THON Weekend is easily one of, if not, the most exciting weekends of the year. Seeing 15,000 Penn Staters come together over one cause is endlessly inspiring. However, we need to remember that this weekend is for the kids, and the meaning behind that mantra does not just extend to our mission.
Over the course of THON Weekend, we must remember that we are surrounded by hundreds of children and their families. To these children, we are role models and friends. What we do around them does not go unnoticed. We need to make sure the impression we leave is positive.
A week or so ago, I found myself as I always do: procrastinating some assignment on some website that had zero correlation to what I actually should have been doing. I found an article summarizing five or so things college students do that are not typically acceptable in the real world, one of them being excessive cursing in public places and situations.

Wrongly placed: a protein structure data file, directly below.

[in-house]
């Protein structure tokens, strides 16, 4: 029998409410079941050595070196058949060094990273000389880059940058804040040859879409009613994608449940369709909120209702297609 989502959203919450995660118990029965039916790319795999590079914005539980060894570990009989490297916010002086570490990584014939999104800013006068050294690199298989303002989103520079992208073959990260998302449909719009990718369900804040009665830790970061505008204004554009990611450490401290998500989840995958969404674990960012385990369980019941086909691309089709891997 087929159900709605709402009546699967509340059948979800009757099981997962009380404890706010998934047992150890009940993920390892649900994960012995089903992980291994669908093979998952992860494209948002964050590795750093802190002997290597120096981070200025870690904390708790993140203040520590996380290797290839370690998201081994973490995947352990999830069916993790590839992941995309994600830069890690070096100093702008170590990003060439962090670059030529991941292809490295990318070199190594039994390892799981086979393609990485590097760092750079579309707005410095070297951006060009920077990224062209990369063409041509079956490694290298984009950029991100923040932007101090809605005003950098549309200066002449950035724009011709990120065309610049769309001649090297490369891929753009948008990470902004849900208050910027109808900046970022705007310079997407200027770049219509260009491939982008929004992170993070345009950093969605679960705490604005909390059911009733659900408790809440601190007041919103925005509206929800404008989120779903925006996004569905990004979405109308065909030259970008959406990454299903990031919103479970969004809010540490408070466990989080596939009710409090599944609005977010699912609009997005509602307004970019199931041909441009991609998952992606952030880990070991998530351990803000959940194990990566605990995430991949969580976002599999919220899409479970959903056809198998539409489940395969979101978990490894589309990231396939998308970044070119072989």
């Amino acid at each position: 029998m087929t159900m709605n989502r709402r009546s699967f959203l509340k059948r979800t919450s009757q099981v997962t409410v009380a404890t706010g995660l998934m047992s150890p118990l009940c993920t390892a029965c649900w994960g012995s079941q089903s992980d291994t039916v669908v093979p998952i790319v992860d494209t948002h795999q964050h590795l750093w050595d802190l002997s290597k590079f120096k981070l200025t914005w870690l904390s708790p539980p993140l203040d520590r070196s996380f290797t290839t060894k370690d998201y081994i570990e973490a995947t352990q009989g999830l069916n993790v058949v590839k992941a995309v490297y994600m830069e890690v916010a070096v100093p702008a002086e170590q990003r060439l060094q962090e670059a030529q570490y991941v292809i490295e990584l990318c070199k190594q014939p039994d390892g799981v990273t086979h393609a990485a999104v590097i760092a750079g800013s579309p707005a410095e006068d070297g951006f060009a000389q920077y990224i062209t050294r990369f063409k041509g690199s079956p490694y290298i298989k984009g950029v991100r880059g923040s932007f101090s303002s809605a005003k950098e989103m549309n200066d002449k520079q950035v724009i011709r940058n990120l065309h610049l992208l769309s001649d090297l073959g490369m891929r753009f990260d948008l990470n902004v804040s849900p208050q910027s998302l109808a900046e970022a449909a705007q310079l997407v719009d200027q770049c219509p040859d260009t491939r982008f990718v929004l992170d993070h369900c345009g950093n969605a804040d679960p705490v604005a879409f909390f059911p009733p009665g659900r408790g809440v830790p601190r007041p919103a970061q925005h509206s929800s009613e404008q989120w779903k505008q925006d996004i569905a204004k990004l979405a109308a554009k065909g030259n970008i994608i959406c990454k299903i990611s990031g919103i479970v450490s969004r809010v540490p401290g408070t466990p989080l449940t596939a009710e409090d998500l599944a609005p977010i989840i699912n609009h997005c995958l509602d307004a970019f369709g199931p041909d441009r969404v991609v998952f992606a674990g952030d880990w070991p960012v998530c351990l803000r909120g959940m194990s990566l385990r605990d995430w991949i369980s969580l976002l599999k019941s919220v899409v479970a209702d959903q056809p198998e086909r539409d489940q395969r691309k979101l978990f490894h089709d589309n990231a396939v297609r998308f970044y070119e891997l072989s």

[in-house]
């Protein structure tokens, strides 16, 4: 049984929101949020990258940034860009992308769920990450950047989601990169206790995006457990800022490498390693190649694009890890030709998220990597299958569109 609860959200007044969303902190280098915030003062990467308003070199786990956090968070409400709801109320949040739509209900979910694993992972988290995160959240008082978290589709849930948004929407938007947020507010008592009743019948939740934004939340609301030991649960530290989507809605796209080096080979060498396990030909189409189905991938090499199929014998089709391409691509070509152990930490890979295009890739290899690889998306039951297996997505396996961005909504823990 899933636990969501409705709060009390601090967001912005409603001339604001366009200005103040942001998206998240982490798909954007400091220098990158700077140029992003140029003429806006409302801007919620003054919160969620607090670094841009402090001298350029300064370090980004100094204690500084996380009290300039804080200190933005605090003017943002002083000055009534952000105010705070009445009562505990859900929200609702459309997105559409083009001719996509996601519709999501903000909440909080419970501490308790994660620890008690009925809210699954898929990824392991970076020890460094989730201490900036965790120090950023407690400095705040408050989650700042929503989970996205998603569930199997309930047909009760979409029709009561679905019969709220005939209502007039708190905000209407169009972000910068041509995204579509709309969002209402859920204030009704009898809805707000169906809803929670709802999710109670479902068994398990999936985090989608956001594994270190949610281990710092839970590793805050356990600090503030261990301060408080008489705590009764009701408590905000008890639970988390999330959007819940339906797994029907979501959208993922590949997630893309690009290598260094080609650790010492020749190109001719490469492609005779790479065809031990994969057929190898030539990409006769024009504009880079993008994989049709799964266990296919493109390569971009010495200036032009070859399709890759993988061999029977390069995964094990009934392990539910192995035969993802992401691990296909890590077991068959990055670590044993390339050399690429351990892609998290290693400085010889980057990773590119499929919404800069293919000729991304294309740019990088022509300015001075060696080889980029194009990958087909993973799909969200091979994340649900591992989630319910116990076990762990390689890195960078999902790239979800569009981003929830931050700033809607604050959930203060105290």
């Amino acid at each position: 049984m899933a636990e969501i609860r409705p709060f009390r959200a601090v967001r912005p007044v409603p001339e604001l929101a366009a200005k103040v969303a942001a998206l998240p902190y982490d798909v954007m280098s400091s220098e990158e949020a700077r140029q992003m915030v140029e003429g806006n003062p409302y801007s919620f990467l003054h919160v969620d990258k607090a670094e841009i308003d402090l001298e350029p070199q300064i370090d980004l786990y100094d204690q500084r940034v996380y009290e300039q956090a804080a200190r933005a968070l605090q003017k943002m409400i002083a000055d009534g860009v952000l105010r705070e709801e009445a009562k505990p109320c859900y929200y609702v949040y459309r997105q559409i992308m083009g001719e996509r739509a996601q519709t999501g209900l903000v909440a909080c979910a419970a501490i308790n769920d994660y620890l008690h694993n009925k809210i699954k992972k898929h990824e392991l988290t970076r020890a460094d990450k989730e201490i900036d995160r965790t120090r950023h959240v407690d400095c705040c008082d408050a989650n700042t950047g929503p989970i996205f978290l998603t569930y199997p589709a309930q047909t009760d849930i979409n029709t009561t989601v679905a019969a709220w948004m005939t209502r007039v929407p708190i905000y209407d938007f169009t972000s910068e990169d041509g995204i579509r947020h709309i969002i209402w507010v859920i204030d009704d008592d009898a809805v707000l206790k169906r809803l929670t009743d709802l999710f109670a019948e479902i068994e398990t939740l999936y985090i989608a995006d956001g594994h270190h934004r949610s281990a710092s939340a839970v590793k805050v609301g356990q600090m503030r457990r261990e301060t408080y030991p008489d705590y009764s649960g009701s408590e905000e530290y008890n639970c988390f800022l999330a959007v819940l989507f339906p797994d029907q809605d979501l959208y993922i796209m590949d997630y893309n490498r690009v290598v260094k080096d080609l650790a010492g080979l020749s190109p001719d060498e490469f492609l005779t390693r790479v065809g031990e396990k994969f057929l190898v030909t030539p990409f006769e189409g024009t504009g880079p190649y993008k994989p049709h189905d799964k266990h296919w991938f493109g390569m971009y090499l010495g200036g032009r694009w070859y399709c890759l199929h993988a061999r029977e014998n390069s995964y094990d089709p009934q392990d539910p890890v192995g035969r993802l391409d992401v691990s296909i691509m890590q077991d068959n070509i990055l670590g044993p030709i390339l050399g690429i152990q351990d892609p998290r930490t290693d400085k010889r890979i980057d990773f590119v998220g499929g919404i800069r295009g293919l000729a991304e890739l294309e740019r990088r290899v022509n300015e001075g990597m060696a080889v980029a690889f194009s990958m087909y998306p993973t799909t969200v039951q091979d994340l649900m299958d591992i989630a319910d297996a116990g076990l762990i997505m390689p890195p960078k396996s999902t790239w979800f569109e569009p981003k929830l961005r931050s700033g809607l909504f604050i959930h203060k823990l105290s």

With so many families and children around the Bryce Jordan Center THON weekend, we need to always be careful of what we say and how we are conducting ourselves. Even if your organization’s THON family is not around, there’s likely to be another family or child nearby, especially on the floor. There’s really no need to be walking around cursing every other word while at THON. This is college, I’m sure you know other words by now.
While at THON, it is also important to dress appropriately. THON isn’t the time for crop tops or to have anything hanging out. If you are going to wear pinnies or cut off shirts, wear a sports bra under it instead of lacy bandeaus or anything else. They’ll be more comfortable by the end of the 46 hours anyway. Rule of thumb? If you wouldn’t wear it to a party for children you babysit or a younger cousin, don’t wear it to THON.
This should go without saying, but if you are going to try to come to THON anything but sober, don’t bother. Rules and Regulations committee members and captains will rightfully throw you out. If you need to be drunk or anything else to experience THON, you’re doing it wrong.
THON may be run by college students, but this weekend is not for us, it’s for the kids. Let’s keep it that way.